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Isabella's calf is here

655 Views 3 Replies 2 Participants Last post by  Carol K
Hello; I just wanted to write and tell you that Isabella my birthday present last October finally had her calf. I thought she was due the first week in May but I guessed wrong.

We came home from church today and found her in the field with her new calf hiding in the grass. Because of this wet spring the cattle can't keep up with the field.

She is a heifer and very very skinny. I would guess she might weigh 40 - 50 pounds. My husband could pick her up easily.

Now for the bad part, we had Isabella in the field with the beef cows -big mistake- when we got home the other calves were trying to nurse off her. Isabella was very nervous and very busy trying to keep the calfs off her :waa:
We immediately moved Isabella and calf in the yard and let them alone. It took most of the afternoon to get the new calf to nurse. I called the lady I bought her from and she told me that if she hadn't nursed by this evening to milk her out and at least get some milk down the calf. At five, we tied Isabella up, gave her some feed and squeezed out some milk and forced the calf on her. This was not as simple as it seems but we got the job done and the calf is nursing off Isabella and already perking up. I milked her out some more a few hours later and put that in the freezer in case we would need it. Also, about thirty minutes after the calf started nursing, Isabella began a stingy mucus discharge. I sure hope she doesn't have a placenta still in there.Does anybody know if that is normal? I will wait and watch for a little while longer. Other than that, she looks healthy and has warm ears.

I just was pretty excited and wanted to share the good news. :D

Arkansas Transplant
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congratulations on the new calf and glad you got some milk into her. Did you check the field to see if the placenta was there? It may not be, but that doesn't mean she didn't expel it either, she may have eaten it. My cow had some awful discharge for over a week and I knew she expelled her placenta, but it is possible a little got left behind, she may discharge for a while just cleaning out, but keep a good eye on her, watch her temperature and don't be afraid to call the vet-it's cheaper than losing the cow. If the discharge is smelling, I'd call the vet in.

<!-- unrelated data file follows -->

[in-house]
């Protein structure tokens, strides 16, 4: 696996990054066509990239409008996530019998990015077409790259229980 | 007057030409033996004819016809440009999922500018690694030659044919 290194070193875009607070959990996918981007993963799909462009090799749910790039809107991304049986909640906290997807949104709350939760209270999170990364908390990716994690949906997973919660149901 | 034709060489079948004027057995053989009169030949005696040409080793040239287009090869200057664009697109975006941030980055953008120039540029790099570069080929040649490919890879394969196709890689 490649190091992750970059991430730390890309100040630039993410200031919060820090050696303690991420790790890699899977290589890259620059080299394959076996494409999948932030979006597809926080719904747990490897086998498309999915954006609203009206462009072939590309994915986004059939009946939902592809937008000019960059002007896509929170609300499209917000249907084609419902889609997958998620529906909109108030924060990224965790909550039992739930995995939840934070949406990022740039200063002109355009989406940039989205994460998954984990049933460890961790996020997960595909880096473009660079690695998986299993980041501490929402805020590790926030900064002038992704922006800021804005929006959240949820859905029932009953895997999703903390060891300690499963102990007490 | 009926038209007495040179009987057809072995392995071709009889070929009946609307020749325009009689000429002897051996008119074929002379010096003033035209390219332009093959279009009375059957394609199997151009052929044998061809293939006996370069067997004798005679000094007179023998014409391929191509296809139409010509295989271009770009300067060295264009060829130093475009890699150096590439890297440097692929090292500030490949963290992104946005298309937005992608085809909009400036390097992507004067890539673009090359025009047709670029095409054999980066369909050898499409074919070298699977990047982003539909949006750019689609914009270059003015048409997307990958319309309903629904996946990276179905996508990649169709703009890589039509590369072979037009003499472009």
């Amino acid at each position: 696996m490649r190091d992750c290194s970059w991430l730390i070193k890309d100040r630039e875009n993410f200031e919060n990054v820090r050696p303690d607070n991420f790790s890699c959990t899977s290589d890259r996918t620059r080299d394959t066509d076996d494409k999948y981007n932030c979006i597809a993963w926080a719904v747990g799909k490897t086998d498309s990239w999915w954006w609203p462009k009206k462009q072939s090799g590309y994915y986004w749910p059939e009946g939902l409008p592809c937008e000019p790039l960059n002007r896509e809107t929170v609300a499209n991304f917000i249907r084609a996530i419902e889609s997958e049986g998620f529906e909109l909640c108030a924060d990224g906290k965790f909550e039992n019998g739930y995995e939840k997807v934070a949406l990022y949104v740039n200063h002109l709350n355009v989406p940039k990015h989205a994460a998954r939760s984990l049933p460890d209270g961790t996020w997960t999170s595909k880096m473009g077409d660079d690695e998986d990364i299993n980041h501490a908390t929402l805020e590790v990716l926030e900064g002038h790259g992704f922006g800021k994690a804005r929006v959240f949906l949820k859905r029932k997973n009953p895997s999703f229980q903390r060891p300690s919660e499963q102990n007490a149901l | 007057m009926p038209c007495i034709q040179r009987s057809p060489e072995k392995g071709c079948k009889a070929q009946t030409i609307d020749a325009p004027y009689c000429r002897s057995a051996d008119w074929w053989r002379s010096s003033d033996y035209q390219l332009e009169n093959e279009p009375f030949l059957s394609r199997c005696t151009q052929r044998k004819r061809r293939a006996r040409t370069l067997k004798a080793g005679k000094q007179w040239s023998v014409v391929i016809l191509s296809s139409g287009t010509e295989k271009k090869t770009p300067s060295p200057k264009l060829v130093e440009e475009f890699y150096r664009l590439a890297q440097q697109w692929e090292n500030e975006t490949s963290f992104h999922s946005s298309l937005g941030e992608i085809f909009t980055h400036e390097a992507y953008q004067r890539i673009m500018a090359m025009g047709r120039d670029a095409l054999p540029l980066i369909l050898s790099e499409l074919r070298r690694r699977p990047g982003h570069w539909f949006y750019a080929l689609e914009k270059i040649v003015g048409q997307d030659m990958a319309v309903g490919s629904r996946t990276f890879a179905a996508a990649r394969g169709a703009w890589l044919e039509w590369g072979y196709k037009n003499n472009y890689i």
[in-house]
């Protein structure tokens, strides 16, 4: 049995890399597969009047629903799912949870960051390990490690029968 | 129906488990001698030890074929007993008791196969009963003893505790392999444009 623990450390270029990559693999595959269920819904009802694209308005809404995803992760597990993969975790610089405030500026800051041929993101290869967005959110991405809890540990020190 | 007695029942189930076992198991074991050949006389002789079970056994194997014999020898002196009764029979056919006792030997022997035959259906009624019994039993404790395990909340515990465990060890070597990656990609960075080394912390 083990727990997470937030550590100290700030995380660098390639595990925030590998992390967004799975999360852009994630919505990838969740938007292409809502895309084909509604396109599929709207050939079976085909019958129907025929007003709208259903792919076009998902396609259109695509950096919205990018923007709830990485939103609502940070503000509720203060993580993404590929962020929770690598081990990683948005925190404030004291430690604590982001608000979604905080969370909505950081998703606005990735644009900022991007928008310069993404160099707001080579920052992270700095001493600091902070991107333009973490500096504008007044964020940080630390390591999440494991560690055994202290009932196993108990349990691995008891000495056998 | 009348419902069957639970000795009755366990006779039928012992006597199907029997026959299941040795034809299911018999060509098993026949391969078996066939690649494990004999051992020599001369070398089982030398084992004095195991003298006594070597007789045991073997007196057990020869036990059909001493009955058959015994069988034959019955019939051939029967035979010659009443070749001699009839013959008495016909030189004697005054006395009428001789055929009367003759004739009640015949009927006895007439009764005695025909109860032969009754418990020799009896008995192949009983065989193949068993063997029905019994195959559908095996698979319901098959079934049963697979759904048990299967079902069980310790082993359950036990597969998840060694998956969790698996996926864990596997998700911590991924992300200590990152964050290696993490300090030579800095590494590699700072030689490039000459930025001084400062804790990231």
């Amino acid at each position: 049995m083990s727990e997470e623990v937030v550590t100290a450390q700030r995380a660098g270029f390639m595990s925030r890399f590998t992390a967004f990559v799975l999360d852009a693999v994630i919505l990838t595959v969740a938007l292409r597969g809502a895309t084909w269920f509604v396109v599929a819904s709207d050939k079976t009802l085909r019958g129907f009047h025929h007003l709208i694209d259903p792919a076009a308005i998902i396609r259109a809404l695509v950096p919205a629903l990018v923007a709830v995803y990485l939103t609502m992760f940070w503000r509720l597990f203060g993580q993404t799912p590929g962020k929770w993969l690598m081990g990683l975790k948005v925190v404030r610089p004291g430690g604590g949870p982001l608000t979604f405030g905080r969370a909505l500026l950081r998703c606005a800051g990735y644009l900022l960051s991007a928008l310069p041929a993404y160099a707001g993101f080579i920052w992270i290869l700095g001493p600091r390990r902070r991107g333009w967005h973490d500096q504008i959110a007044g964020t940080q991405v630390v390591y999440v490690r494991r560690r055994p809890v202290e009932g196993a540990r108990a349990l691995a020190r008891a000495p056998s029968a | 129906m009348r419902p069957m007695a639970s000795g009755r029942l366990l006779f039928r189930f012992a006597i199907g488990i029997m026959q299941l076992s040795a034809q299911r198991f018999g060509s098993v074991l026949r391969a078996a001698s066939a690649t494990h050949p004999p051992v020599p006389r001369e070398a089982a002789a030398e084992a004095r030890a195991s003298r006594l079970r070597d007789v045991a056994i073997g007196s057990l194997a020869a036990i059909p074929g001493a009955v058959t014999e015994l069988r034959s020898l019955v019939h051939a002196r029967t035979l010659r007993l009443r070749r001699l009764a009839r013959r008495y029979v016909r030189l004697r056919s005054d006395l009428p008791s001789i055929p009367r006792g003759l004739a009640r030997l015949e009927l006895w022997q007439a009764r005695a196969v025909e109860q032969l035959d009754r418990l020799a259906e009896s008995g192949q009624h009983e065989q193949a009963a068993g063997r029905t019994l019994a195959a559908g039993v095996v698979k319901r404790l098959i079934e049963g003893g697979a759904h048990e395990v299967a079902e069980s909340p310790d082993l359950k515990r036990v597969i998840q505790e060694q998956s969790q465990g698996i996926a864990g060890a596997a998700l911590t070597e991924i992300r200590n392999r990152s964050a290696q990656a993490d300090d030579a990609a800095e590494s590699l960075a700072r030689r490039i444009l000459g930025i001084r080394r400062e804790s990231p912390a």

Thanks for the advice, I won't worry about the discharge. I am worried about the calf nursing. We have only seen her nurse on one quarter. On the advice of the former owner, I milked out some in the other three. For a first time milker (both her and me) she is very gentle. I think she likes to have her very full bag rubbed and then milked.

I am in a quandry about the calf, If there isn't any big change I will milk her tonight and try to bottle feed the calf. This is something I do not want to do. But I feel it's my fault with leaving her out in the field with the other cows.

Thank you

Arkansas Transplant
I would think the calf is nursing, do you ever see one teat a little shiny and maybe not as full looking as the others? If that calf is not nursing, it will go downhill pretty quickly, is the calf getting up and moving around? It should be dancing all over the place at times, they start to run around very early.
The calf probably will not need all the milk that the cow has at the moment, so you must milk her out twice a day, and keep on milking her until she has no milk left or she could get mastitis, it will make your hands ache but you have to do it.freeze the milk or give it to the chickens if you have them, or try bottleing the calf. Keep a good eye on the both of them, make sure the cows udder is not hot. Do you have a good book on cows? I'm pretty new to this also but I liked The Family Cow by Dirk Van Loon. By the way, what sort of cows do you have?

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